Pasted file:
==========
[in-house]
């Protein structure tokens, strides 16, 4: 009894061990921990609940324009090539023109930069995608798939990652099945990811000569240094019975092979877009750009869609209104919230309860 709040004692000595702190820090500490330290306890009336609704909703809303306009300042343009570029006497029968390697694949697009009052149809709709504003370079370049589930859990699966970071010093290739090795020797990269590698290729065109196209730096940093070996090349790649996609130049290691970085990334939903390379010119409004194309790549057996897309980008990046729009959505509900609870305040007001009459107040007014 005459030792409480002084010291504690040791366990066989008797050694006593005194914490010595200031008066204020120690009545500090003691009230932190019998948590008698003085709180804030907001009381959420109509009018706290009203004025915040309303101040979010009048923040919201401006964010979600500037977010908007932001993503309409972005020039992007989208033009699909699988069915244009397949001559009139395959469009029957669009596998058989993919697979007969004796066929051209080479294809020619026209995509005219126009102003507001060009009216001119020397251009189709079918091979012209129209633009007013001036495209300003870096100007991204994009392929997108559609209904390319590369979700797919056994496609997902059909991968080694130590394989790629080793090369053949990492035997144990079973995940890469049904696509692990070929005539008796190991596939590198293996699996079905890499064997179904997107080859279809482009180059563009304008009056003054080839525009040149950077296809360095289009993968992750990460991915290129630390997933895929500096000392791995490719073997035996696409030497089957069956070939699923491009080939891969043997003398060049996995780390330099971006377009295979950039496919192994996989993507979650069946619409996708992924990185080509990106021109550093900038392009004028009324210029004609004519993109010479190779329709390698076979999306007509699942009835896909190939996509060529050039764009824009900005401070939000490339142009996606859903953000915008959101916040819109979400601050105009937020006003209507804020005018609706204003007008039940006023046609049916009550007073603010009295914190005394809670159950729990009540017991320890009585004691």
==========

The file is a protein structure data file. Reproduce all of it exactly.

[in-house]
């Protein structure tokens, strides 16, 4: 009894061990921990609940324009090539023109930069995608798939990652099945990811000569240094019975092979877009750009869609209104919230309860 709040004692000595702190820090500490330290306890009336609704909703809303306009300042343009570029006497029968390697694949697009009052149809709709504003370079370049589930859990699966970071010093290739090795020797990269590698290729065109196209730096940093070996090349790649996609130049290691970085990334939903390379010119409004194309790549057996897309980008990046729009959505509900609870305040007001009459107040007014 005459030792409480002084010291504690040791366990066989008797050694006593005194914490010595200031008066204020120690009545500090003691009230932190019998948590008698003085709180804030907001009381959420109509009018706290009203004025915040309303101040979010009048923040919201401006964010979600500037977010908007932001993503309409972005020039992007989208033009699909699988069915244009397949001559009139395959469009029957669009596998058989993919697979007969004796066929051209080479294809020619026209995509005219126009102003507001060009009216001119020397251009189709079918091979012209129209633009007013001036495209300003870096100007991204994009392929997108559609209904390319590369979700797919056994496609997902059909991968080694130590394989790629080793090369053949990492035997144990079973995940890469049904696509692990070929005539008796190991596939590198293996699996079905890499064997179904997107080859279809482009180059563009304008009056003054080839525009040149950077296809360095289009993968992750990460991915290129630390997933895929500096000392791995490719073997035996696409030497089957069956070939699923491009080939891969043997003398060049996995780390330099971006377009295979950039496919192994996989993507979650069946619409996708992924990185080509990106021109550093900038392009004028009324210029004609004519993109010479190779329709390698076979999306007509699942009835896909190939996509060529050039764009824009900005401070939000490339142009996606859903953000915008959101916040819109979400601050105009937020006003209507804020005018609706204003007008039940006023046609049916009550007073603010009295914190005394809670159950729990009540017991320890009585004691």